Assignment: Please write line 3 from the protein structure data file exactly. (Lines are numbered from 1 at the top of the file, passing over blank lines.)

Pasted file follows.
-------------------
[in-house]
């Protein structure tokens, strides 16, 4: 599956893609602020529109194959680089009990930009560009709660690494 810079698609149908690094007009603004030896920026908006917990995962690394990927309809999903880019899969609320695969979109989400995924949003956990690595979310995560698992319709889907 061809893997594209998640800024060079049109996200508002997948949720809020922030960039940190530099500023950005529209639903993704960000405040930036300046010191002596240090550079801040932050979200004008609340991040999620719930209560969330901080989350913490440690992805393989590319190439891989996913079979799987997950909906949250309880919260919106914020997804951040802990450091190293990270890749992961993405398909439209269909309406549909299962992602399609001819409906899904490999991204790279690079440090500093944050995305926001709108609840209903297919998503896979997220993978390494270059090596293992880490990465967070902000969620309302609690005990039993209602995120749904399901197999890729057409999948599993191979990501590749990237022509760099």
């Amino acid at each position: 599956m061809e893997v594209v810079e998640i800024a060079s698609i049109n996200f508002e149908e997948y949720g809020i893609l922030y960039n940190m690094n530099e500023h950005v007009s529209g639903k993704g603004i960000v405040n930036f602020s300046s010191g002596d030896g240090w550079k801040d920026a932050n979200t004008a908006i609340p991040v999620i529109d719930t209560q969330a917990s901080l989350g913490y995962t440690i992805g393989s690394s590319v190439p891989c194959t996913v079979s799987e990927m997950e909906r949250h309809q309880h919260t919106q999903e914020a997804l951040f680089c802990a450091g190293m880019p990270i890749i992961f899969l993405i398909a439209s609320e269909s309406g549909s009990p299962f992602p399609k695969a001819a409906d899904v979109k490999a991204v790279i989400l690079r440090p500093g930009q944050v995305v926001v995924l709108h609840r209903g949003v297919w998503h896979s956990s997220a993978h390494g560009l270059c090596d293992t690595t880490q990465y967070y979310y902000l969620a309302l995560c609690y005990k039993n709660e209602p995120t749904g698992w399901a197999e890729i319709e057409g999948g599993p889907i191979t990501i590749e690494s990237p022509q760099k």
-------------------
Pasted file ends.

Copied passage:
């Amino acid at each position: 599956m061809e893997v594209v810079e998640i800024a060079s698609i049109n996200f508002e149908e997948y949720g809020i893609l922030y960039n940190m690094n530099e500023h950005v007009s529209g639903k993704g603004i960000v405040n930036f602020s300046s010191g002596d030896g240090w550079k801040d920026a932050n979200t004008a908006i609340p991040v999620i529109d719930t209560q969330a917990s901080l989350g913490y995962t440690i992805g393989s690394s590319v190439p891989c194959t996913v079979s799987e990927m997950e909906r949250h309809q309880h919260t919106q999903e914020a997804l951040f680089c802990a450091g190293m880019p990270i890749i992961f899969l993405i398909a439209s609320e269909s309406g549909s009990p299962f992602p399609k695969a001819a409906d899904v979109k490999a991204v790279i989400l690079r440090p500093g930009q944050v995305v926001v995924l709108h609840r209903g949003v297919w998503h896979s956990s997220a993978h390494g560009l270059c090596d293992t690595t880490q990465y967070y979310y902000l969620a309302l995560c609690y005990k039993n709660e209602p995120t749904g698992w399901a197999e890729i319709e057409g999948g599993p889907i191979t990501i590749e690494s990237p022509q760099k």